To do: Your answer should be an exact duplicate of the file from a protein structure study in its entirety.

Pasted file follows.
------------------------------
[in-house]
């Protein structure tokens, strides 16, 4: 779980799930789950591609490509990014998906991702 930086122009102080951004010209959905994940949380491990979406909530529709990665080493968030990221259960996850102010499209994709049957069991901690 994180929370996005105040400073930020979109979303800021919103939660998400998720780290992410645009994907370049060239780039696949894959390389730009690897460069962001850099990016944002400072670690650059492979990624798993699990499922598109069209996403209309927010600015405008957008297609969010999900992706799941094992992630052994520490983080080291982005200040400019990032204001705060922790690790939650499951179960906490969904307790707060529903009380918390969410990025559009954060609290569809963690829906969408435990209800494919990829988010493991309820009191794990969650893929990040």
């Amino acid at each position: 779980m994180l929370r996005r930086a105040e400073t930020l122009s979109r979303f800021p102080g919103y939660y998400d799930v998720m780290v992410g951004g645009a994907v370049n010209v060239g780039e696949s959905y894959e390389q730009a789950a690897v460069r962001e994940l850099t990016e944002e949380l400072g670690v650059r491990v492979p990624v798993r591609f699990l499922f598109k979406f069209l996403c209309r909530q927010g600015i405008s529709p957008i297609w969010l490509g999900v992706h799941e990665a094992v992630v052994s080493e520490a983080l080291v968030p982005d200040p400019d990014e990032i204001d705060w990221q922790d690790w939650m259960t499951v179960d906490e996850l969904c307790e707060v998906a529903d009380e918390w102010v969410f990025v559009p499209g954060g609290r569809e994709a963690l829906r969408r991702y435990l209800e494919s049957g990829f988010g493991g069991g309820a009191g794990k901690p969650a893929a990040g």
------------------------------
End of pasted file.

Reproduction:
[in-house]
């Protein structure tokens, strides 16, 4: 779980799930789950591609490509990014998906991702 930086122009102080951004010209959905994940949380491990979406909530529709990665080493968030990221259960996850102010499209994709049957069991901690 994180929370996005105040400073930020979109979303800021919103939660998400998720780290992410645009994907370049060239780039696949894959390389730009690897460069962001850099990016944002400072670690650059492979990624798993699990499922598109069209996403209309927010600015405008957008297609969010999900992706799941094992992630052994520490983080080291982005200040400019990032204001705060922790690790939650499951179960906490969904307790707060529903009380918390969410990025559009954060609290569809963690829906969408435990209800494919990829988010493991309820009191794990969650893929990040």
């Amino acid at each position: 779980m994180l929370r996005r930086a105040e400073t930020l122009s979109r979303f800021p102080g919103y939660y998400d799930v998720m780290v992410g951004g645009a994907v370049n010209v060239g780039e696949s959905y894959e390389q730009a789950a690897v460069r962001e994940l850099t990016e944002e949380l400072g670690v650059r491990v492979p990624v798993r591609f699990l499922f598109k979406f069209l996403c209309r909530q927010g600015i405008s529709p957008i297609w969010l490509g999900v992706h799941e990665a094992v992630v052994s080493e520490a983080l080291v968030p982005d200040p400019d990014e990032i204001d705060w990221q922790d690790w939650m259960t499951v179960d906490e996850l969904c307790e707060v998906a529903d009380e918390w102010v969410f990025v559009p499209g954060g609290r569809e994709a963690l829906r969408r991702y435990l209800e494919s049957g990829f988010g493991g069991g309820a009191g794990k901690p969650a893929a990040g």